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Nikon Coolshot AS Rangefinder Review: Check Your Distance

Imagine this. You’re standing in the middle of the 18th fairway, your opponent has already hit his shot onto the green, and you’re hanging onto a one shot lead. The pin is tucked behind a bunker which, if you go in, will guarantee a bogey. If you go long, you’ll be putting straight down a tier and a two putt will be highly unlikely. The sprinkler head says 135, your phone GPS says 139, and the markers tell you that you are somewhere between 130-145. What yardage do you trust?

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These types of situations are not uncommon in golf and with a rangefinder, you’ll never have to worry about losing because of guessing an incorrect yardage. Scoping the bunker lip tells you 131 to clear, and scoping the ridge on the green tells you anything over 137 will end up on the upper shelf.

Now you can focus on the easy part; knock it close and get that W!

What’s Nikon Promising?

The COOLSHOT promises its user accurate yardage readings that will give them the confidence they need to execute quality golf shots. A couple features that the COOLSHOT offers are:

  • Pin Scanning Technology: COOLSHOT laser rangefinders feature Nikon’s advanced technology that allows you to simply scan across the backdrop of the green until the flag or pin yardage displays the closer distance.
  • First Target Priority Mode: The First Target Priority algorithm displays the range to the nearest target among the multiple results obtained. You can then exactly measure the distance to the flagstick, instead of a background object.

These days, every range finder or GPS device can give you a fairly reliable and accurate reading. What I want to see is how quickly the COOLSHOT can lock on to a target when the group behind is pressing, and how useful the First Target Priority Mode feature is when scoping a pin with lots of things around it.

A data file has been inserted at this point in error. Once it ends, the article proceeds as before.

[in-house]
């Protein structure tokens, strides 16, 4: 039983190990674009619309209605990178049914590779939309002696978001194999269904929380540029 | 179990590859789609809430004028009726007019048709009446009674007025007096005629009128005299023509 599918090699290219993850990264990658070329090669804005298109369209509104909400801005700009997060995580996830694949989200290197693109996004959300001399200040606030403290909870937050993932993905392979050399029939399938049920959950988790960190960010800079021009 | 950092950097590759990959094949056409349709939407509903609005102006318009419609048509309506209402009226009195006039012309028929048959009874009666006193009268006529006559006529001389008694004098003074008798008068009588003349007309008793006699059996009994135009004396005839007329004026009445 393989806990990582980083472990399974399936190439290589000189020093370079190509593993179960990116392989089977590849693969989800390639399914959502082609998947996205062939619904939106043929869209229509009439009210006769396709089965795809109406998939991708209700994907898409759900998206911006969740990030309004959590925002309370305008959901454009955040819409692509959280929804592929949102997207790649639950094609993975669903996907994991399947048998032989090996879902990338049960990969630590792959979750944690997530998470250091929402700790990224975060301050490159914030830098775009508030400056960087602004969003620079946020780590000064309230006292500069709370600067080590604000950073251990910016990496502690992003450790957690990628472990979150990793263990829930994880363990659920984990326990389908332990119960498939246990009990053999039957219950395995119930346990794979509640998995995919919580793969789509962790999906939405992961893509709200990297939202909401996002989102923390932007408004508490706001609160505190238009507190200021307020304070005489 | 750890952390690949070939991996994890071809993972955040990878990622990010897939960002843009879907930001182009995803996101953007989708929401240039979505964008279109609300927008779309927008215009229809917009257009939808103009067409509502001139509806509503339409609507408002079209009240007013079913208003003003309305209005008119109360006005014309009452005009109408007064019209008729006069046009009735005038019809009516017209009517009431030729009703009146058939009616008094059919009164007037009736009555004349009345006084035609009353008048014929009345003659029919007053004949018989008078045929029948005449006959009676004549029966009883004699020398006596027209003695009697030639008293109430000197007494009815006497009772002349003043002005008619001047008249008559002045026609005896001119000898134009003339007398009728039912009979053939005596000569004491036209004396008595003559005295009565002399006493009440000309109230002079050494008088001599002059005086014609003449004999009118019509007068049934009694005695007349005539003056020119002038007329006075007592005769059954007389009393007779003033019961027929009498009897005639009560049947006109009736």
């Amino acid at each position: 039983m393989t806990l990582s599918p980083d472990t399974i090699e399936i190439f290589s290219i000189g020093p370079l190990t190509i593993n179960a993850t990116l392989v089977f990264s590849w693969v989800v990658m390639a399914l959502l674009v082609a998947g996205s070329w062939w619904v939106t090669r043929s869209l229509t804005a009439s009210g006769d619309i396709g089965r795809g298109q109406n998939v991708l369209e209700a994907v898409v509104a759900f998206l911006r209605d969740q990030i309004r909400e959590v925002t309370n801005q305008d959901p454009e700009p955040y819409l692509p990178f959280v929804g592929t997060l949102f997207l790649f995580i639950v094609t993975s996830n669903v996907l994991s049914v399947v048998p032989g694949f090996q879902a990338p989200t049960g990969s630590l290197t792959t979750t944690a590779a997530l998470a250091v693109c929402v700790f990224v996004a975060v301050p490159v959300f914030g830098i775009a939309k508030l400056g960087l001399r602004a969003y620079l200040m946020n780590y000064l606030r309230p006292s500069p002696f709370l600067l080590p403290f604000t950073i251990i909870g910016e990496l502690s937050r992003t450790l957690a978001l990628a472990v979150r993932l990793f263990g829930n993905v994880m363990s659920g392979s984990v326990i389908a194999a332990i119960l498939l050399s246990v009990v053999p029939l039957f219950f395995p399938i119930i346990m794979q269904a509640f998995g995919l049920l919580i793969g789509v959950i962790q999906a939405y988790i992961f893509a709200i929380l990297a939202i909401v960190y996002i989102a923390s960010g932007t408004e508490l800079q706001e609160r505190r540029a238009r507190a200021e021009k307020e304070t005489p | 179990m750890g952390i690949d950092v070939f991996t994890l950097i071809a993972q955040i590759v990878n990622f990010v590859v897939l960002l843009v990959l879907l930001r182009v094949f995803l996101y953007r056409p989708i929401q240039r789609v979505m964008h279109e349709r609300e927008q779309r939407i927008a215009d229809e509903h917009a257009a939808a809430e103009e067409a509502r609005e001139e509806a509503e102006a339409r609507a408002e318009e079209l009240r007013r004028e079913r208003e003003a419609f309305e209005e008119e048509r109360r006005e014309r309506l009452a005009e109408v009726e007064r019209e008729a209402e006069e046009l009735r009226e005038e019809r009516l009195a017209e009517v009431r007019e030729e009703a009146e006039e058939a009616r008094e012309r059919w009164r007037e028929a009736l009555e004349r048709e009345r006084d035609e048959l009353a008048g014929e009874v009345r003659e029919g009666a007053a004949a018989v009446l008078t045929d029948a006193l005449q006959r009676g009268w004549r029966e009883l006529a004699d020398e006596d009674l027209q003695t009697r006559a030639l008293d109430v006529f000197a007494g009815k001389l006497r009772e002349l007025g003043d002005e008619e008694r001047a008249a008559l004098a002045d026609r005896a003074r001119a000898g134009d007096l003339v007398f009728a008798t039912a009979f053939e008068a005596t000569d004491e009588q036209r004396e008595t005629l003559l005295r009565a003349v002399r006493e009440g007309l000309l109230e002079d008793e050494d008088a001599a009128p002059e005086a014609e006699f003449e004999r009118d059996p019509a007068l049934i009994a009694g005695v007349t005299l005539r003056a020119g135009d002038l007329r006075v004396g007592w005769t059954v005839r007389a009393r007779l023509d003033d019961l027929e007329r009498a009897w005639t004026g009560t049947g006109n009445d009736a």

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LOOKS

The COOLSHOT has a very clean, simple look. It comes in either all black or all white and just like its color suggests, it is designed strictly for performance (which was great by the way). I will say that there are rangefinders out there with some cool designs, but who’s out there to show off their rangefinder anyway?

FEEL

In terms of feel, two things about the COOLSHOT stood out to me. The first is its compact, ergonomic design which made it really easy to hold on to. The second is the feel of the button. It was easy enough to press without causing me to lose sight of the target, and it also has a little ‘click’ that lets you know the button was pressed.

Nikon COOLSHOT is FAST
Nikon COOLSHOT is FAST

PERFORMANCE

I wanted to measure the COOLSHOT performance versus the competition: GPS Apps, Yardage Markers and other Rangefinders.

The COOLSHOT gave me a much more accurate reading than the GPS on my smart phone and the yardage markers on the fairway. Those things will tell you approximate yardages, but the pin isn’t always placed directly in the center of the green, nor is it directly on the front or back fringe either. Because the COOLSHOT can give me an exact number, I don’t have to ask myself those questions on the course.

When compared to other rangefinders, the Nikon stood out quickly. Everything about the COOLSHOT is fast. It turns on fast and locks on fast. If there are multiple objects around the pin, it is able to quickly pick out the pin for you. Most of the time it doesn’t matter how long a rangefinder takes to lock in, but there is the occasional moment when you can’t begin your routine until after someone has hit. In these cases, I really appreciated that the COOLSHOT could lock on relatively quicker than other rangefinders.

OVERALL

The COOLSHOT is definitely going to be staying in the bag. The main reason why I stopped using rangefinders before is because I felt they weren’t as reliable and still a bit clunky. The COOLSHOT gives me the right number, quickly, every time and is extremely simple to use. I know my game is going to improve with the COOLSHOT because now I’ll know for sure that I hit a bad shot and it wasn’t my partner’s fault for giving the wrong yardage!

Written by BP Staff

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